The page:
Dear church,

I would have liked to have been there. It must have been something to hear. It was a gathering of people who feared God and who esteemed his name. It was a collection of people who were serious about following him – even when the other so-called children of God were full of skepticism and spiritual laziness.

It was a gathering of committed ones.

God was rebuking his people. They had made him weary with all their talking. They were saying God wasn’t a God of righteousness and justice. They were saying God actually favored people who did evil. The people of Israel thought they understood God’s justice and their own goodness. They wanted to see God’s justice.

But they didn’t really want to see it – because God’s justice would come to his own people first. God promised to send a messenger to prepare the way for the Lord. We think here of John the Baptist, preparing the way for Jesus of Nazareth. And this is correct thinking. Jesus confirmed this to be the case (Matthew 11:10).

And Jesus would come into his temple – and judgment would come to the people of God first. There would be a great work of refining and cleansing. And the people of Israel who were living in open rebellion of God – the sorcerers, adulterers, liars, cheaters, and those who mistreated widows, orphans, and foreigners – would face judgment.

But the nation of Israel, God said, would not be “consumed.” God doesn’t change, even though his people were changeless in their disobedience. God encouraged repentance. He asked the people to bring the full tithe into the temple. He told them to test him with their tithes – to see how he would bless them if they obeyed.

This isn’t a proof text for a prosperity gospel. Rather, it was simply a challenge to the people of God to obey his Law and to experience how he promised to bless them according to Deuteronomy 28:1-14.

But again, the people of Israel were skeptics. “It is vain to serve God,” they said.

A lot of God’s chosen people seemed to have given up. It’s not totally clear why. They were back in the Promised Land, and the temple had been rebuilt. All the destruction that had come upon the nation was beginning to be reversed. The kings of Persia had shown favor on Israel.

But the second temple wasn’t as magnificent as the first one. The people still were under the authority of a foreign government. They still had challengers from the neighboring peoples. They likely were struggling to make ends meet during difficult economic times. Some were being influenced by their foreign wives who worshipped false gods.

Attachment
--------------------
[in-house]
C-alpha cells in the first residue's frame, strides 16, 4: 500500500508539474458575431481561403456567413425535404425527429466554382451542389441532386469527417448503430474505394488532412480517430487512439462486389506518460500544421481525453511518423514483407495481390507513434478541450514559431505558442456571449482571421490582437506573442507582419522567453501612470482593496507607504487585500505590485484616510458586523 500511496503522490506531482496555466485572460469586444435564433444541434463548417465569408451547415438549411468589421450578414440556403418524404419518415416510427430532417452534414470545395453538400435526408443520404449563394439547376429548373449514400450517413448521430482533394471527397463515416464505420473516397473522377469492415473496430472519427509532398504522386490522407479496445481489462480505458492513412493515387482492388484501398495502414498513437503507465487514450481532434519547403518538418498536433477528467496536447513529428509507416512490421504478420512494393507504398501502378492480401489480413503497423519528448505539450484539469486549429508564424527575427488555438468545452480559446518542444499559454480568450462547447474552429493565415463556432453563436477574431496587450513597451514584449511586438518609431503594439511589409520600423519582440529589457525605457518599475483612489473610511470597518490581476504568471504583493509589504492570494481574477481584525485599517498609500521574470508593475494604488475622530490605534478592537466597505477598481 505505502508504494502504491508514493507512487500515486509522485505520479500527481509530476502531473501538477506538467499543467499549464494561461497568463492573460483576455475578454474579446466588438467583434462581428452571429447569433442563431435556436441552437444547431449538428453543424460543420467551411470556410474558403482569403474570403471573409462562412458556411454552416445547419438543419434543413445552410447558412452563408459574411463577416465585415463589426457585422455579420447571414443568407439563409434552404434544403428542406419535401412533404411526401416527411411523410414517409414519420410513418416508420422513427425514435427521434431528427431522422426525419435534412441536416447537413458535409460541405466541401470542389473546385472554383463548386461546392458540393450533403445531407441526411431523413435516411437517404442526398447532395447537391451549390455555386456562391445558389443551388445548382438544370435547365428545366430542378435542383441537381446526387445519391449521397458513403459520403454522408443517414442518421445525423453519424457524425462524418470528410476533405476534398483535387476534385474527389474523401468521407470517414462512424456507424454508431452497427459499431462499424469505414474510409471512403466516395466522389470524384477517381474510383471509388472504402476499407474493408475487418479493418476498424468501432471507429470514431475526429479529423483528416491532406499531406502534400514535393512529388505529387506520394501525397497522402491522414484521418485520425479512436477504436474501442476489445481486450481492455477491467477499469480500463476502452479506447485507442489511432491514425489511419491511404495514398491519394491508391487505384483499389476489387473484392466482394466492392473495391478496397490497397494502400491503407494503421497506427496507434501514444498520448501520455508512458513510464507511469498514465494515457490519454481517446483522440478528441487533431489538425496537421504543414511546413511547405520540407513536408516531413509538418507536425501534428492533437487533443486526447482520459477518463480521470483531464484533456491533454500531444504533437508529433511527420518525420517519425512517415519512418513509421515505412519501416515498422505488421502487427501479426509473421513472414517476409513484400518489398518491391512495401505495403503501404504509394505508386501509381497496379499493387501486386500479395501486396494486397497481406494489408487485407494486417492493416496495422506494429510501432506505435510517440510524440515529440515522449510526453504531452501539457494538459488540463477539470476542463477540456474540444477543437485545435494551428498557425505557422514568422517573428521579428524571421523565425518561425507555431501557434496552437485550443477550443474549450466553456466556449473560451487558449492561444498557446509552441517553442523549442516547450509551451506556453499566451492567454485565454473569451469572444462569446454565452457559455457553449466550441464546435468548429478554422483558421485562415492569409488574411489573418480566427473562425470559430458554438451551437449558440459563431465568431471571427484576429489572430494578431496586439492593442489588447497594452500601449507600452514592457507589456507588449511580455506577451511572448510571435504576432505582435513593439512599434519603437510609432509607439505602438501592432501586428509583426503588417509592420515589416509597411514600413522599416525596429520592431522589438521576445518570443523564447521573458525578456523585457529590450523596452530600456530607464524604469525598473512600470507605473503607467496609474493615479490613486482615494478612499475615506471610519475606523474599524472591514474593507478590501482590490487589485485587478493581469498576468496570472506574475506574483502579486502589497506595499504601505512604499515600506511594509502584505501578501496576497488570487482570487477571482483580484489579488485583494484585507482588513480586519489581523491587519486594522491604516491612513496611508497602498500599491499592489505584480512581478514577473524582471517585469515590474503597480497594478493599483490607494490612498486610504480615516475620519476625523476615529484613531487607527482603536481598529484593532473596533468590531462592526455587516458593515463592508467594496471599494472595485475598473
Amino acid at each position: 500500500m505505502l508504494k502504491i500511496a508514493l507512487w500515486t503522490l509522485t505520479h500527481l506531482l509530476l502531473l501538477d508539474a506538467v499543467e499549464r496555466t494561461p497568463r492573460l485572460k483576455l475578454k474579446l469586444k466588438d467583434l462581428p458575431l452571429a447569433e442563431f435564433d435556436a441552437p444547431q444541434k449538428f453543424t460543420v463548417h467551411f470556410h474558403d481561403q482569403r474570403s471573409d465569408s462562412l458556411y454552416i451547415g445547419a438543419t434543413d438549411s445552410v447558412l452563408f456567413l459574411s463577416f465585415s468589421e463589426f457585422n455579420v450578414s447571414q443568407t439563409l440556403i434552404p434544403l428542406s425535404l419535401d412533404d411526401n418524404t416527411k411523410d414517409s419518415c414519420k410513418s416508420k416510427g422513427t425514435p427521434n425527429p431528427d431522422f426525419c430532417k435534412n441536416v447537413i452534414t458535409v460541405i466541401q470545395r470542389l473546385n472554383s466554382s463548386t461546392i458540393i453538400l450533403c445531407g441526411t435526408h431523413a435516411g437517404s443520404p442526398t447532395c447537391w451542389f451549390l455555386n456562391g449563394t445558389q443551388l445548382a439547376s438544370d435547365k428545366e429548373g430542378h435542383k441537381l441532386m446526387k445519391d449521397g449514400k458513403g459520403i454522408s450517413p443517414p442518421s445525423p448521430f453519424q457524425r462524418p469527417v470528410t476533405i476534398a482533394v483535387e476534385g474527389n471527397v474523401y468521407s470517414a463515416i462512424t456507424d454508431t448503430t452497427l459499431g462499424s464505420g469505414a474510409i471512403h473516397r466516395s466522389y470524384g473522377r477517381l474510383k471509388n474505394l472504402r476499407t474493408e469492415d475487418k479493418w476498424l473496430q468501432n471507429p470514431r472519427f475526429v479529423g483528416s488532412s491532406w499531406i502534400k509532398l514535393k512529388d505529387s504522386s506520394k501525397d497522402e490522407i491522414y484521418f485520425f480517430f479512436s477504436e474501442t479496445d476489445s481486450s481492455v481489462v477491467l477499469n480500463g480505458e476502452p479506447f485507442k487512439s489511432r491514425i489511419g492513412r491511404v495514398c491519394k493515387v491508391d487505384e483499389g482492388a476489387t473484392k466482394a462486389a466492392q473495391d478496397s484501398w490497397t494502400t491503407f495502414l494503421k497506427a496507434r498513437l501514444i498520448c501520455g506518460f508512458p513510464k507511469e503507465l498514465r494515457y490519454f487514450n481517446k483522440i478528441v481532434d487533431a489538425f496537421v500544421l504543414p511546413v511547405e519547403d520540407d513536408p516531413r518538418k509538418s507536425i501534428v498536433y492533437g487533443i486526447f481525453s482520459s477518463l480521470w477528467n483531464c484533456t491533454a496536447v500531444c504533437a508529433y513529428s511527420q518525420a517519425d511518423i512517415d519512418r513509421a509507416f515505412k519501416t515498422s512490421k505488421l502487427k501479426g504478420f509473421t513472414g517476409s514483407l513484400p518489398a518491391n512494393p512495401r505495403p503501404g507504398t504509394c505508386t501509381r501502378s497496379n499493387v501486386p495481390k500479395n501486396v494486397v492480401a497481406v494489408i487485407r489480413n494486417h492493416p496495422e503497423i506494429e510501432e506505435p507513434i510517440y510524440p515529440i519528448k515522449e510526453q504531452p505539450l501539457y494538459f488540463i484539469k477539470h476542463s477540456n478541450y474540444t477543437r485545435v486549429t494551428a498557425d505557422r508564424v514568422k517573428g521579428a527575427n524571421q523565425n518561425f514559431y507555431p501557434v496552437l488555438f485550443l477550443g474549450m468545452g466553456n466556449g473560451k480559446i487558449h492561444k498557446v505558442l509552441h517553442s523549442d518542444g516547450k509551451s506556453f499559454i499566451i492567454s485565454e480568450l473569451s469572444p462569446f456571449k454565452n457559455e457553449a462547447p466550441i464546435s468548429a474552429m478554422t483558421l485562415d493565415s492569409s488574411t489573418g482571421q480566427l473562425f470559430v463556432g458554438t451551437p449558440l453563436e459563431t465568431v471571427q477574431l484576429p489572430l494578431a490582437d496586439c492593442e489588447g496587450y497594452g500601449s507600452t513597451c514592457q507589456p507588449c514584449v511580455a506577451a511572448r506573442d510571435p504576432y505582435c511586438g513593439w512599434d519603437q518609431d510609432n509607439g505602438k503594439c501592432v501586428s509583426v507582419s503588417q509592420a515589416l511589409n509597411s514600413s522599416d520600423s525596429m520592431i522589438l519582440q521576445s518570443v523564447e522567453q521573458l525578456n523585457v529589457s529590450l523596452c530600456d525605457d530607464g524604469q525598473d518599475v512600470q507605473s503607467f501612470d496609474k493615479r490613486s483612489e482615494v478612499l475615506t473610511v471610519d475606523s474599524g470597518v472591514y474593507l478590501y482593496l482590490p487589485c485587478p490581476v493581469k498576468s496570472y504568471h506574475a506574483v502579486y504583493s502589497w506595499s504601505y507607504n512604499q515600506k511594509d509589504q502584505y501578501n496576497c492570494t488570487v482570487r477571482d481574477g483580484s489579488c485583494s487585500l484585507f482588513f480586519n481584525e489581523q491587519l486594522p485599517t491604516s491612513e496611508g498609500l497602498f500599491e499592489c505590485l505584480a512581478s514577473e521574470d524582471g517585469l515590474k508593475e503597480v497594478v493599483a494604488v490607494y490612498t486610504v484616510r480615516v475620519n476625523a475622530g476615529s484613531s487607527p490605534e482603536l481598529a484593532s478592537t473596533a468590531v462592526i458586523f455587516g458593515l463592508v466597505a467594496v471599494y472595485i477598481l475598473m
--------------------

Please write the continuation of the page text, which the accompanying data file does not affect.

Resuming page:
Those are some of the factors. And the people seemed to have given up.

But not all of them. And as God warned the people that if they wanted to see his justice, they certainly would see it, a group of the faithful had a meeting. I wonder how many showed up. They feared God and they esteemed his name. And they had a meeting about it. They “spoke with one another.”

And God put together a “book of remembrance.” I suppose it had their names in it.

I wonder what that gathering was like. What did they say? How did they say it?

And God promised to bless that group of faithful followers. “They shall be mine,” he said. “I will spare them as a man spares his son who serves him.” Those faithful ones are spared and given new life. (The cost was the death of a Son who served.)

So I wonder what that meeting was like. They simply did not go along with what their fellow Israelites were doing. These faithful ones were going to stick with God. They were the opposite of the faithless ones, who didn’t fear God and who “despised” his name (Malachi 1:6).

When push comes to shove, what kind of commitment am I willing to make for God?

The commitment of these faithful Jews in Israel wasn’t to do a new thing. It was to do an old one – to bring the tithe, to make the sacrifices, to give God their very best, to have pure relationships, to listen and obey the Word.

These were things some of the other Israelites were leaving behind. They were tired of those things. They wanted something new. They seemed to be saying times had changed, and God wasn’t keeping up.

I think of our world today and the flight from the Scriptures that some pastors and some churches are making. Surely, there’s a place where the faithful few are gathering in quiet protest. They would fear the Lord and esteem his name.

And a book of remembrance has their names in it.

And there’s a great lukewarmness in American church life that seems to be bubbling to the top. Christian consumerism reigns supreme. Surely, there’s a gathering of the faithful few somewhere who are saying that they will do the work of studying God’s Word – and obeying his commands to live pure lives, commit to their churches, and share the gospel.

And a book of remembrance has their names in it.

“Then those who feared the Lord spoke with one another. The Lord paid attention and heard them.”


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